The FINANCIAL -- The pace of change in the global insurance industry is occurring more rapidly than could have been envisaged, concludes a report just published by PwC.
The report concludes that the industry is at a pivotal juncture as it grapples with changing customer behaviour, new technologies and new distribution and business models.
In 2010, PwC began carrying out scenario analysis of the trends reshaping insurance and what the industry would look like by 2020, drawing on interviews with more than a thousand executives worldwide. The report, 'Insurance 2020 and Beyond: Necessity is the mother of reinvention', findings of which will be unveiled at the IIS Global Insurance Forum in New York, reviews ongoing developments against PwC’s initial projections. It looks ahead to the major trends that will develop in the global insurance industry over the next five years and beyond, and how businesses can design their strategy to face the future and capitalise on them.
Customers expect the same ease of doing business from insurers that they do from retailers. Digital developments have enabled the insurers to deliver anytime, anywhere convenience via a seamless multichannel experience, streamline operations, and reach untapped segments.
Digital developments also are helping insurers to enhance their customer profiling, develop sales leads, tailor financial solutions to individual needs and, for non-life businesses in particular, improve claims assessment and settlement. However, and in a threat to the existing order, many new market entrants are using advanced profiling techniques and cost-efficient digital distribution just as or even more effectively than incumbent competitors.
Most insurers have invested in digital distribution. Some are even moving beyond direct digital sales to embedding the company in people’s lives (e.g. pay-as-you drive insurance). This has coincided with the proliferation of new sources of information and analytical techniques that are beginning to reshape customer targeting, underwriting, and financial advice.
According to PwC, as sensors and other digital intelligence become a more pervasive as part of the ‘Internet of Things’, savvy insurers can become trusted partners in areas ranging from health and well-being to home and commercial equipment care. In turn, digital technology could extend the reach of life and pension coverage into largely untapped segments such as younger and lower income segments by reducing costs and allowing businesses to engage with customers in more compelling and relevant ways.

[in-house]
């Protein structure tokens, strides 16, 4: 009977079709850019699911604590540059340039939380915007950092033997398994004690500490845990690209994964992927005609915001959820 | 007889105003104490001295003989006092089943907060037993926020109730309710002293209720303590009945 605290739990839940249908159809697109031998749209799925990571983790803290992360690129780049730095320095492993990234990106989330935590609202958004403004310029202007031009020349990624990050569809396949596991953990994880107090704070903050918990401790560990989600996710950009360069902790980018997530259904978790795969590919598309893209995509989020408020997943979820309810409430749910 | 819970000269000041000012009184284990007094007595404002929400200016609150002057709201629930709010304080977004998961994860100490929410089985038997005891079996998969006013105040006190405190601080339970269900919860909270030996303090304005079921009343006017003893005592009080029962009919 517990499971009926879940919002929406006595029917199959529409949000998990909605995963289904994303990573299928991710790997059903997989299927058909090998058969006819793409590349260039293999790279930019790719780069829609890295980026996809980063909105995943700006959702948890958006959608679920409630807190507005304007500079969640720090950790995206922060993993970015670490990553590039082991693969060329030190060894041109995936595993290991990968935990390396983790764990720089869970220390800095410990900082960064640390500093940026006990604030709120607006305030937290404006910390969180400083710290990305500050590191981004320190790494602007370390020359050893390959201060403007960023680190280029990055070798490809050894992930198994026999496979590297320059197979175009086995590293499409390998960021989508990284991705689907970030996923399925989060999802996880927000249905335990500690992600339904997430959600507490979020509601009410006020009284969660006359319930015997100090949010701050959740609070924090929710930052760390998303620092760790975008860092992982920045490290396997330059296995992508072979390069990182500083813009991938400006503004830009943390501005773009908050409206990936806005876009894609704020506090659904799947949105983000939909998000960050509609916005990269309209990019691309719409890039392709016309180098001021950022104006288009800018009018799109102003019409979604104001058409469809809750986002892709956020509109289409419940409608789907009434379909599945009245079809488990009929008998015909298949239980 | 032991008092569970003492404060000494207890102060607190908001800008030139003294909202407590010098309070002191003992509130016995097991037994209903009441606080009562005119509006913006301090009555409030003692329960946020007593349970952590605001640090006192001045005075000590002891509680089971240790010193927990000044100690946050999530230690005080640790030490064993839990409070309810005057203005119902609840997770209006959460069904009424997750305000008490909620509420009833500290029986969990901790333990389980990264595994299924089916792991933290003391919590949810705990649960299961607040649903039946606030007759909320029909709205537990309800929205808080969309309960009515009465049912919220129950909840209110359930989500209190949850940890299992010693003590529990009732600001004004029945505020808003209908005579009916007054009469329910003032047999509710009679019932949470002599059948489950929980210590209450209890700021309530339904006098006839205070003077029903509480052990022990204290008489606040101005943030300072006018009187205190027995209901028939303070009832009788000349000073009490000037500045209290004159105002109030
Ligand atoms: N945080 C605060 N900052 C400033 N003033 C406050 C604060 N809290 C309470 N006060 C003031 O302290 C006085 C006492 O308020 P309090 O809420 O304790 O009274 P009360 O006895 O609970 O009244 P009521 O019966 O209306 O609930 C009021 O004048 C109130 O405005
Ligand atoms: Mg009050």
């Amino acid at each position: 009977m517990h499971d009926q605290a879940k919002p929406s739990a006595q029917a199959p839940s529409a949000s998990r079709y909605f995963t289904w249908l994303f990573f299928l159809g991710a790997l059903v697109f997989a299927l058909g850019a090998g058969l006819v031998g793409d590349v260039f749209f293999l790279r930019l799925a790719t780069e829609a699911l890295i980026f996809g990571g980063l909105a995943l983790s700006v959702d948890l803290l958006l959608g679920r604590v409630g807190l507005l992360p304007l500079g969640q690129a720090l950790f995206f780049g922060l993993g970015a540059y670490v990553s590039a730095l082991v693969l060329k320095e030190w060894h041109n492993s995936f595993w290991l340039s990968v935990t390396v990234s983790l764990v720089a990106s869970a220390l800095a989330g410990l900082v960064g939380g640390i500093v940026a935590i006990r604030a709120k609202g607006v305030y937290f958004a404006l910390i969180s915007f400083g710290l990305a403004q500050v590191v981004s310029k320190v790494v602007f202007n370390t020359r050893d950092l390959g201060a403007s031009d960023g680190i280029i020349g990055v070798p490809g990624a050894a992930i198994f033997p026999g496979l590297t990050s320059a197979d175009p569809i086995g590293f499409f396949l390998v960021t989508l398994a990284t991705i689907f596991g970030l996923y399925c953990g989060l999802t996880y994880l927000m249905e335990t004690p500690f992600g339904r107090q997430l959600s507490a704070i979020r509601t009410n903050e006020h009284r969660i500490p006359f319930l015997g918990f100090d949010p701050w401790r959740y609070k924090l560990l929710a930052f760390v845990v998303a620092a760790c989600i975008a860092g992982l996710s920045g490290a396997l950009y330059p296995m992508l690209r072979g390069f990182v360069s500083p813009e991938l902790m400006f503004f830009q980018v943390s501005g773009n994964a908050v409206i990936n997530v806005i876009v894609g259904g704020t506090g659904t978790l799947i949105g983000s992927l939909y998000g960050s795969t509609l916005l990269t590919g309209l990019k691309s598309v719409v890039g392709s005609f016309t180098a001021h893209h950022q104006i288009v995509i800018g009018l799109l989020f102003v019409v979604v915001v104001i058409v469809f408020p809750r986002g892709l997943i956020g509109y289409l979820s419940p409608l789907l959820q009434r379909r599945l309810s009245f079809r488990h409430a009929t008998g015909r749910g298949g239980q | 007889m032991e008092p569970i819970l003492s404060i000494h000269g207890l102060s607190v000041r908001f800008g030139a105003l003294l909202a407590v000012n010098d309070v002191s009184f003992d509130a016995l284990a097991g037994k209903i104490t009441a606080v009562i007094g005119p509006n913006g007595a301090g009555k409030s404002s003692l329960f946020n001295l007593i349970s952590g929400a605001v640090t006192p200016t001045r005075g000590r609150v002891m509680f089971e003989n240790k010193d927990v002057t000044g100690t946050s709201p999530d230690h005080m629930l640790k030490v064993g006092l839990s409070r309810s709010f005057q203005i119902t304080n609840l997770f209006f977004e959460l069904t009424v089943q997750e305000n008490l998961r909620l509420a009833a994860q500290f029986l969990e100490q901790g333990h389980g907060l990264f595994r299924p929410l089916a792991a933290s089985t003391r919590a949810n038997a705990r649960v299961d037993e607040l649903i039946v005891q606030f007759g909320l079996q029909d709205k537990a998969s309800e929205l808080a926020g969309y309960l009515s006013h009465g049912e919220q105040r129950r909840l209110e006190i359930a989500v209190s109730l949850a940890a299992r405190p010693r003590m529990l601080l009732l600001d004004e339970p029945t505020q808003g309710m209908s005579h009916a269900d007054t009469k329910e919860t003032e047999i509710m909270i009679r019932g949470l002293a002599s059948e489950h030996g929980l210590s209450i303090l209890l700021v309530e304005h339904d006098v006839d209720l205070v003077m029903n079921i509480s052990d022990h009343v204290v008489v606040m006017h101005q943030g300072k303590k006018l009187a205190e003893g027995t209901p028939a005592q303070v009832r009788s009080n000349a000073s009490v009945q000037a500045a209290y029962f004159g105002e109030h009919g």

Analytics: The emerging game changer
The combination of big data analytics, sensor technology and communicating networks could allow insurers to anticipate risks and customer demands with far greater precision than ever before. The benefits could include not only keener pricing and sharper customer targeting, but a decisive shift in insurers’ value model from reactive claims payer to preventative risk advisors.
Jamie Yoder, PwC Global Insurance Advisory Leader, notes:
“The emerging game changer is the change in analytics, from descriptive (what happened) and diagnostic (why it happened) analysis to predictive (what is likely to happen) and prescriptive (determining and ensuring the right outcome).”
New business models
Many forward-looking insurers – and aforementioned new market entrants – are developing new business models. Prescient companies are striving for a faster and more flexible, data-led iterative approach, similar to what many telecoms and technology companies use. Some of them also are working with reinsurance and investment management companies to create a new generation of health, wealth and retirement solutions. According to PwC, the pace of change will only accelerate in the coming years as new innovations become mainstream in areas ranging from automated driver assistance systems (ADAS) to crowdsourced models of risk evaluation and transfer.
“While more than 60% of the insurance industry leaders taking part in our latest global CEO survey see more opportunities than three years ago, just as many (61%) see more threats. In fact, insurance CEOs see more disruption ahead than any other commercial sector.
The changing market will require considerable product and business model redesign. This won’t be easy, but it’s the new reality.”